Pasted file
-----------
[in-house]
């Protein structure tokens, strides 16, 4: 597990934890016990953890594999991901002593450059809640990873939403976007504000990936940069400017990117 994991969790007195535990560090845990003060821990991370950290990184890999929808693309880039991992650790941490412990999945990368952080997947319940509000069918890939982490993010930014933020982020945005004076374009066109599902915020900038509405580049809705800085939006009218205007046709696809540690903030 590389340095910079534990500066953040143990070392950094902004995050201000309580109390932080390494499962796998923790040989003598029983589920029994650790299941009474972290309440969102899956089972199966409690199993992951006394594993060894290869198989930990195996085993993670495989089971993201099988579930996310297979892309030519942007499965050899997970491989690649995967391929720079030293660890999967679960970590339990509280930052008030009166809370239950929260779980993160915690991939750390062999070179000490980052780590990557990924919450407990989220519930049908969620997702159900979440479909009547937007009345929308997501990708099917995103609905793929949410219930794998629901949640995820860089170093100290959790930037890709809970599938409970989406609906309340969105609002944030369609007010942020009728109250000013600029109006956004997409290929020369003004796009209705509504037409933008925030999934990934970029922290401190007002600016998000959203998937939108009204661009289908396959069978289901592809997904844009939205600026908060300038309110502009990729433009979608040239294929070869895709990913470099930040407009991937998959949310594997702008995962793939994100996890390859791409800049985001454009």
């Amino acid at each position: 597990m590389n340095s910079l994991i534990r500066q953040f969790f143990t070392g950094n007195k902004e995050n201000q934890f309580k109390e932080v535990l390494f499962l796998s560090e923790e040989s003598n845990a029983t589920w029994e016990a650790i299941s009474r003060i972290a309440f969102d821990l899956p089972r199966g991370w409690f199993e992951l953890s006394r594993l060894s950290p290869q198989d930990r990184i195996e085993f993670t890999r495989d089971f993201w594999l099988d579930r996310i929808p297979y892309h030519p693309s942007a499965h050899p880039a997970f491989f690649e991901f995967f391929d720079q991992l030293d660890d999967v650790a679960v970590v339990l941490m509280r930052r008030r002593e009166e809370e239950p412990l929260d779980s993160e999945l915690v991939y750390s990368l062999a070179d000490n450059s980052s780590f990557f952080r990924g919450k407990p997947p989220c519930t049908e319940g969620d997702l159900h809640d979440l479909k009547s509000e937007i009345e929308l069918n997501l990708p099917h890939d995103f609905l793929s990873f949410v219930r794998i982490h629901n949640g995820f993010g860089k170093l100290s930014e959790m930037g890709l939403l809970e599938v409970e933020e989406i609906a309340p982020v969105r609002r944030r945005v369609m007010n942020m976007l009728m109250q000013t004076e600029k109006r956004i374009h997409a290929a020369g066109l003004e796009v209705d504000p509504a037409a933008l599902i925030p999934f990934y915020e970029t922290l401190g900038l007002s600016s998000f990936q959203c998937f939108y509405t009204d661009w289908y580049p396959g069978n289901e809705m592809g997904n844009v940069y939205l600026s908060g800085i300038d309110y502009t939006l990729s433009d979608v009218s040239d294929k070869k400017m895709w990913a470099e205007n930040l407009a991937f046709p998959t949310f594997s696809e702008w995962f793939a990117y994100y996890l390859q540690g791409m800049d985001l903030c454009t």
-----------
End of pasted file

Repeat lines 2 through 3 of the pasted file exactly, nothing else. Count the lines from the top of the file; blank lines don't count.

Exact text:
């Protein structure tokens, strides 16, 4: 597990934890016990953890594999991901002593450059809640990873939403976007504000990936940069400017990117 994991969790007195535990560090845990003060821990991370950290990184890999929808693309880039991992650790941490412990999945990368952080997947319940509000069918890939982490993010930014933020982020945005004076374009066109599902915020900038509405580049809705800085939006009218205007046709696809540690903030 590389340095910079534990500066953040143990070392950094902004995050201000309580109390932080390494499962796998923790040989003598029983589920029994650790299941009474972290309440969102899956089972199966409690199993992951006394594993060894290869198989930990195996085993993670495989089971993201099988579930996310297979892309030519942007499965050899997970491989690649995967391929720079030293660890999967679960970590339990509280930052008030009166809370239950929260779980993160915690991939750390062999070179000490980052780590990557990924919450407990989220519930049908969620997702159900979440479909009547937007009345929308997501990708099917995103609905793929949410219930794998629901949640995820860089170093100290959790930037890709809970599938409970989406609906309340969105609002944030369609007010942020009728109250000013600029109006956004997409290929020369003004796009209705509504037409933008925030999934990934970029922290401190007002600016998000959203998937939108009204661009289908396959069978289901592809997904844009939205600026908060300038309110502009990729433009979608040239294929070869895709990913470099930040407009991937998959949310594997702008995962793939994100996890390859791409800049985001454009």
């Amino acid at each position: 597990m590389n340095s910079l994991i534990r500066q953040f969790f143990t070392g950094n007195k902004e995050n201000q934890f309580k109390e932080v535990l390494f499962l796998s560090e923790e040989s003598n845990a029983t589920w029994e016990a650790i299941s009474r003060i972290a309440f969102d821990l899956p089972r199966g991370w409690f199993e992951l953890s006394r594993l060894s950290p290869q198989d930990r990184i195996e085993f993670t890999r495989d089971f993201w594999l099988d579930r996310i929808p297979y892309h030519p693309s942007a499965h050899p880039a997970f491989f690649e991901f995967f391929d720079q991992l030293d660890d999967v650790a679960v970590v339990l941490m509280r930052r008030r002593e009166e809370e239950p412990l929260d779980s993160e999945l915690v991939y750390s990368l062999a070179d000490n450059s980052s780590f990557f952080r990924g919450k407990p997947p989220c519930t049908e319940g969620d997702l159900h809640d979440l479909k009547s509000e937007i009345e929308l069918n997501l990708p099917h890939d995103f609905l793929s990873f949410v219930r794998i982490h629901n949640g995820f993010g860089k170093l100290s930014e959790m930037g890709l939403l809970e599938v409970e933020e989406i609906a309340p982020v969105r609002r944030r945005v369609m007010n942020m976007l009728m109250q000013t004076e600029k109006r956004i374009h997409a290929a020369g066109l003004e796009v209705d504000p509504a037409a933008l599902i925030p999934f990934y915020e970029t922290l401190g900038l007002s600016s998000f990936q959203c998937f939108y509405t009204d661009w289908y580049p396959g069978n289901e809705m592809g997904n844009v940069y939205l600026s908060g800085i300038d309110y502009t939006l990729s433009d979608v009218s040239d294929k070869k400017m895709w990913a470099e205007n930040l407009a991937f046709p998959t949310f594997s696809e702008w995962f793939a990117y994100y996890l390859q540690g791409m800049d985001l903030c454009t």